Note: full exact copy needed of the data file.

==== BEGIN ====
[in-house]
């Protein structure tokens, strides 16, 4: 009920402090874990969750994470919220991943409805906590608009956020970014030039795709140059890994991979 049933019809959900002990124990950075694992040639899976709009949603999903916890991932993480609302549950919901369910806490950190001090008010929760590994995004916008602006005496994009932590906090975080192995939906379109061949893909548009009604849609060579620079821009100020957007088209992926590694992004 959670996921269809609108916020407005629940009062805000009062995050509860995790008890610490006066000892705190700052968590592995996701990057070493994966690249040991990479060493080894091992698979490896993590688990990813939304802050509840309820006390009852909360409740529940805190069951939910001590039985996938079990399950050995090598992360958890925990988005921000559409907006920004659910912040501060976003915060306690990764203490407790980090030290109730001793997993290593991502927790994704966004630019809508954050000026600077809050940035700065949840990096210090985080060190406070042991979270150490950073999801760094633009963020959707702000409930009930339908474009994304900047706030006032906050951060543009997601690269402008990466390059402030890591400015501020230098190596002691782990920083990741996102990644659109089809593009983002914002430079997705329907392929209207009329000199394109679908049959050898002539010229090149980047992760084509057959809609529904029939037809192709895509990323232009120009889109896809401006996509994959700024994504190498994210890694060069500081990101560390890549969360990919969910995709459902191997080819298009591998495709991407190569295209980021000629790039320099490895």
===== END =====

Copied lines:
[in-house]
């Protein structure tokens, strides 16, 4: 009920402090874990969750994470919220991943409805906590608009956020970014030039795709140059890994991979 049933019809959900002990124990950075694992040639899976709009949603999903916890991932993480609302549950919901369910806490950190001090008010929760590994995004916008602006005496994009932590906090975080192995939906379109061949893909548009009604849609060579620079821009100020957007088209992926590694992004 959670996921269809609108916020407005629940009062805000009062995050509860995790008890610490006066000892705190700052968590592995996701990057070493994966690249040991990479060493080894091992698979490896993590688990990813939304802050509840309820006390009852909360409740529940805190069951939910001590039985996938079990399950050995090598992360958890925990988005921000559409907006920004659910912040501060976003915060306690990764203490407790980090030290109730001793997993290593991502927790994704966004630019809508954050000026600077809050940035700065949840990096210090985080060190406070042991979270150490950073999801760094633009963020959707702000409930009930339908474009994304900047706030006032906050951060543009997601690269402008990466390059402030890591400015501020230098190596002691782990920083990741996102990644659109089809593009983002914002430079997705329907392929209207009329000199394109679908049959050898002539010229090149980047992760084509057959809609529904029939037809192709895509990323232009120009889109896809401006996509994959700024994504190498994210890694060069500081990101560390890549969360990919969910995709459902191997080819298009591998495709991407190569295209980021000629790039320099490895």